The remarkable windfall is largely the accounting result of the firm “recognising” the future tax benefit, worth £17.4bn, of losses racked up in Luxembourg. This equates to around £70bn of losses booked in the Grand Duchy – equivalent to twice the country’s entire gross domestic product – where Vodafone sells, er, no phone contracts at all. The £70bn isn’t a real loss at all but the paper write-down of acquisitions, including that of German engineering company Mannesmann in 2000, for which Luxembourg’s predatory tax system, somehow tolerated by the EU, gives relief.

A single beancounter

The outcome is a tax haven into which Vodafone will “for a significant number of years”, it says, pour profits from the UK, Germany and other countries that are struggling to fund public services in the age of austerity. The losses will mop up the profits and take billions off the company’s tax bill. Last year £2.5bn was sent there, dodging more than £500m in tax. At this rate the losses will last 25 years or so. As Eye readers know, the Luxembourg company making most of this profit employed less than a single beancounter, earning $15,000 a year in a company earning profits of $2.4bn.

Until recently Britain’s tax laws would have caught profits that a British multinational diverted into tax havens in this way – unless a deal could be struck with a friendly taxman. But chancellor George Osborne has neutered the relevant legislation in the name of “competitiveness”. The specific changes that allow for Vodafone’s ruse, and thus create its £17.4bn Luxembourg tax break, were forged in a Treasury/business “monetary assets” working group that included… Vodafone tax director (and ex-HM Revenue & Customs director) John Connors!

Brass plates

In return for the multibillion pound tax dodging opportunity, many more multinationals will set up head offices in the UK, amounting to not much more than brass plates with directors flying in for a board meeting and a night in the West End, while companies like Vodafone that were headquartered here anyway will escape tens of billions in tax.

PS: Andy Halford, the finance director who presided over Vodafone’s gargantuan tax avoidance structure and negotiated a cushy settlement over it with ex-HMRC boss Dave Hartnett, has just moved to Standard Chartered, the UK bank looking to restore its reputation after being embroiled in sanctions busting and money laundering. The future of British banking is in safe hands!

Originally published in Private Eye 1367.

It was Private Eye that first exposed the tax dodging activities of Vodafone and led to the formation of UK Uncut and their first direct action.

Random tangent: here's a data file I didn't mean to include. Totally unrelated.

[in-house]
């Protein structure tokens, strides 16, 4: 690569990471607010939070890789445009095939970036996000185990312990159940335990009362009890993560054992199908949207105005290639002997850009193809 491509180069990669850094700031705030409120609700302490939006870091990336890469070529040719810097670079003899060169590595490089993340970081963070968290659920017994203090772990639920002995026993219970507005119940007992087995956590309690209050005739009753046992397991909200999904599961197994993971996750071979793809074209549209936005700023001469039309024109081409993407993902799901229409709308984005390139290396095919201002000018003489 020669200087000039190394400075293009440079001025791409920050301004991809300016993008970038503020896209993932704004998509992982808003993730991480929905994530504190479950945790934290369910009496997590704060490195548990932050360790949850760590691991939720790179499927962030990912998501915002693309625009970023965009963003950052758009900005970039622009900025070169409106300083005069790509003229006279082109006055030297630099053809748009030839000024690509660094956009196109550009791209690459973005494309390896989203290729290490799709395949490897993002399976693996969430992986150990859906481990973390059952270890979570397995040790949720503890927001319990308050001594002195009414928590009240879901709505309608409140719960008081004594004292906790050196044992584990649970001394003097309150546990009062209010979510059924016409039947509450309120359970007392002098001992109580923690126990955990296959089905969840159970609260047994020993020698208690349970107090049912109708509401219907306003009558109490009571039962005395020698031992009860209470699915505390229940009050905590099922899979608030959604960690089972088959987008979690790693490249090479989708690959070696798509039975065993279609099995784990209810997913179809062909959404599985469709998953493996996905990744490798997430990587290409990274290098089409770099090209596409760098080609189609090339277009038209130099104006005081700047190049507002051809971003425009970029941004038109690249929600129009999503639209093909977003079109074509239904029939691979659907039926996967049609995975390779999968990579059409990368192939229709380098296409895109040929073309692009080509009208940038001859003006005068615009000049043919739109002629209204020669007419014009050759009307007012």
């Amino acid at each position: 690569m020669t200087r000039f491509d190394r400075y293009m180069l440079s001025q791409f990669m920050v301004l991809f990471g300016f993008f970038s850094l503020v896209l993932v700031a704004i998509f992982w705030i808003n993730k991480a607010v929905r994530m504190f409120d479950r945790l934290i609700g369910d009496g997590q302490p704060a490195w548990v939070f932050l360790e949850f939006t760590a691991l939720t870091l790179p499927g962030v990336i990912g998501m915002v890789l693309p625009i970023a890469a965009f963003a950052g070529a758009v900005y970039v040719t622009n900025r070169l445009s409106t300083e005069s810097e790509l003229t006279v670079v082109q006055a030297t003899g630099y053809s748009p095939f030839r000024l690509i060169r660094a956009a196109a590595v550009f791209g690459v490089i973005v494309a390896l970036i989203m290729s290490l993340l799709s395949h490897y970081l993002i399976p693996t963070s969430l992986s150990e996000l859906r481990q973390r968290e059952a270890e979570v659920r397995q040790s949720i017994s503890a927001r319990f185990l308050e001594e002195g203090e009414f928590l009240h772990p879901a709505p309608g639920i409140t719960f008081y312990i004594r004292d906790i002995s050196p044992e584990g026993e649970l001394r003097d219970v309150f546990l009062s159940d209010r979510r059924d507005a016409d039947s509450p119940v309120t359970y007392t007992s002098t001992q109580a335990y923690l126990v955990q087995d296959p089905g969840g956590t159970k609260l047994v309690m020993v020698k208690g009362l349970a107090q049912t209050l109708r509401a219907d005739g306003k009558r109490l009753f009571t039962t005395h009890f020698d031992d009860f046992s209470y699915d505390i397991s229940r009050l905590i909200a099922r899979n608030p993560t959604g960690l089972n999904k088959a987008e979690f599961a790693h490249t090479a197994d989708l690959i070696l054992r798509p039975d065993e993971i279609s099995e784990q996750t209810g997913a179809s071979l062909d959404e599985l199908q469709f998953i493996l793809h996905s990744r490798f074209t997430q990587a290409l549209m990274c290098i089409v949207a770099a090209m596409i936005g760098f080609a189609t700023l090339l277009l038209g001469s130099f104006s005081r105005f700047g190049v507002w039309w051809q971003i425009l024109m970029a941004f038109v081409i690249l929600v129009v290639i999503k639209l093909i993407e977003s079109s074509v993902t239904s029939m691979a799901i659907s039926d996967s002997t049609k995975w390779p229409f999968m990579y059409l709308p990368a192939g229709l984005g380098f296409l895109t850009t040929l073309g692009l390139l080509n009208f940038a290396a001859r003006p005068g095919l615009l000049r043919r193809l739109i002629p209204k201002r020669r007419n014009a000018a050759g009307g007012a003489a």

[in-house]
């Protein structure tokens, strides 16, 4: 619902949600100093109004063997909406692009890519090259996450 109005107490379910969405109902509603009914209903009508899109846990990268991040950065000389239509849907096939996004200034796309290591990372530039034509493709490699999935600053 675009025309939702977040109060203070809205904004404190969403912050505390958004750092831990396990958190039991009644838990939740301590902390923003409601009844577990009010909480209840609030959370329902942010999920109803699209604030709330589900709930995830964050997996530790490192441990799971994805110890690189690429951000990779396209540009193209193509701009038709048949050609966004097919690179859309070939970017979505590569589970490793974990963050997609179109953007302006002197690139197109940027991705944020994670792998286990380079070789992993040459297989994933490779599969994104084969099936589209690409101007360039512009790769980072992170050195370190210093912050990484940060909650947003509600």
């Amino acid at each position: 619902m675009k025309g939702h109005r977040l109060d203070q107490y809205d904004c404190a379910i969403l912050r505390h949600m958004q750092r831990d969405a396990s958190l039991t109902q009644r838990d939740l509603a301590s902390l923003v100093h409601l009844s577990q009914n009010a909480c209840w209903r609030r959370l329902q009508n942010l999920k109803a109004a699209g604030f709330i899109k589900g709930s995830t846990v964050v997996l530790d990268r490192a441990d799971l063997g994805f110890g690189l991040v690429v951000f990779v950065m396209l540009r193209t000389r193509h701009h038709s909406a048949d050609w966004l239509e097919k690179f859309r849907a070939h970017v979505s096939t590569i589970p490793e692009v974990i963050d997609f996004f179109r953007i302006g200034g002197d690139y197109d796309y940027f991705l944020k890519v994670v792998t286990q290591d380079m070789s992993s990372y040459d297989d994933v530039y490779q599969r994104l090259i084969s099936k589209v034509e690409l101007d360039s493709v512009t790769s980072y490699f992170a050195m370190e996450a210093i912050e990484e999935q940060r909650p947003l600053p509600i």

Want an explanation for austerity, public sector cuts, look no further than Vodafone and other tax dodgers such as Starbucks, Google, Amazon, Caffe Nero and the lax attitude of the ConDem government to tax collection and tax avoidance.

UK Uncut has nationwide action planned against Vodafone on Saturday 14 June 2014. If there is not an action planned against Vodafone near you, then why not start one?

Tell tax dodger Google to pay its taxes

May 2, 2014
Google tax dodger

Google tax dodger

Google isn’t paying its taxes. The multi-billion dollar corporation has been under scrutiny for using shell companies in Bermuda, Ireland and elsewhere to shelter at least $33 billion of revenue.

It’s the same old story of a corporation avoiding taxes to maximize short-term profits and CEO pay-outs, while ordinary people are left to foot the bill for critical services — our children’s schools, fire and police services, teachers, roads and hospitals — which directly benefit the company.

This week Google’s shareholders are proposing a comprehensive tax policy at the shareholder meeting. If enough of us support them we could get Google to pay the $2 billion it owes in taxes around the world and ensure it complies with national laws that benefit Google’s customers, employees, suppliers and society as a whole.

Can you join Google’s brave shareholders and ask it to pay taxes?

Google is one of the most notorious multinational corporations exploiting cross-border tax loopholes across the world:

  • In the UK, Google only paid £11.6 million despite making a £5.5 billion profit, channeling its profits through Ireland to Bermuda where no taxes are levied.
  • In the US, Google has been investigated by US Senator Carl Levin for deferring taxes on over $24 billion of revenue.
  • In Italy, the company is being audited by the Tax Police for its tax avoidance strategies — even its offices have been searched.
  • In France, Google’s tax avoidance prompted the government to institute policies to prevent tax evasion by internet giants like Google.

Across the globe, cash-strapped governments are imposing austerity. Governments are cutting essential public services and corporate tax avoidance means ordinary people have to pay the price for massive profits being funnelled away into tax havens. What is more, tax avoidance severely exacerbates growing inequality around the world.